- Do not give notice until your conflicts have cleared at your new job. That means waiting until after you’ve accepted the offer, sometimes several weeks, so don’t get ahead of yourself. If there is a snag with conflicts, which is rare but does happen, you will not want to have put your current job in jeopardy!
- After conflicts clear, it is time to give notice. You should always offer two weeks of notice to transition your work and not burn any bridges. Some firms won’t have you stay that long, but that is what you should plan on. Your new employer will be expecting that, so don’t feel pressured to offer less.
- The first person you speak with at your current job should be the head of your department. You should bring a brief letter of resignation to their office and thank them for the experience you’ve gotten while nicely saying that you will be leaving.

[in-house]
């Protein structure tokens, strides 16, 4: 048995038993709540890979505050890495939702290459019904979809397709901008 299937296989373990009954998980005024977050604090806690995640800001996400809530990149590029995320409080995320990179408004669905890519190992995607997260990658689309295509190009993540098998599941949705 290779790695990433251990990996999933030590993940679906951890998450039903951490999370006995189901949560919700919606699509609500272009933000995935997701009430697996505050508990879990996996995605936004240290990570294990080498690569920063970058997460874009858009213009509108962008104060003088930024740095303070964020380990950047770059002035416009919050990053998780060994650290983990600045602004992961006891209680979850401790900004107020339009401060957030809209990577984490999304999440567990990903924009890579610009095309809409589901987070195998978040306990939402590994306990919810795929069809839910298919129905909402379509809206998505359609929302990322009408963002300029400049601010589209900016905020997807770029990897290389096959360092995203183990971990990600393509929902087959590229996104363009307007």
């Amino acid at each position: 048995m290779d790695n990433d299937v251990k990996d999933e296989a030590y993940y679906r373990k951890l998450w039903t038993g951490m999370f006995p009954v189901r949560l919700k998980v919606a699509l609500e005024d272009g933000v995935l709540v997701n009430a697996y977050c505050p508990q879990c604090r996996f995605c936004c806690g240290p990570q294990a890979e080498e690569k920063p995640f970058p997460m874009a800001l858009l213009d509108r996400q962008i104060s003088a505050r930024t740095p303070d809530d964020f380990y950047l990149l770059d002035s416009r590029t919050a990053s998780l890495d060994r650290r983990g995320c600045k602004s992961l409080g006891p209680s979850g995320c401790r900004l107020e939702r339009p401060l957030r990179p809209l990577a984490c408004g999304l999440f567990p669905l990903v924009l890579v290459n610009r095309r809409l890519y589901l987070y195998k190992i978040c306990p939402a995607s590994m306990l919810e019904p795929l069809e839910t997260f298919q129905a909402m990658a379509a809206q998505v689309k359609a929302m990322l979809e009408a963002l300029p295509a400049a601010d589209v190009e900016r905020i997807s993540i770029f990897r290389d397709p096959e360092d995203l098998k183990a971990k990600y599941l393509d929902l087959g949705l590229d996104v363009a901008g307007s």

- After informing the head of your department, word will likely spread fast. It is best for you to tell as many people as possible on your own, so I’d recommend stopping by the offices of partners you do a significant amount of work for first and then speak to other attorneys in your department. Remember, your new job may call these people as references just as a final precaution, so be sure to leave on the best terms possible.
- When you have told most of the people you work closely with, you should make a call to your HR contact and let him/her know as well. You can email your letter of resignation to that person after your phone call for their records.
For specific ideas on what you can say and what your letter should look like, ask your recruiter for sample letters and wording. They can do a run through with you on your resignation speech as well. But first and foremost, make sure you have the process down! I hate to hear that a candidate put their own job in jeopardy or burned bridges at a firm because they didn’t know proper protocol.
Now that you know how to leave a job, it’s time to find a new one!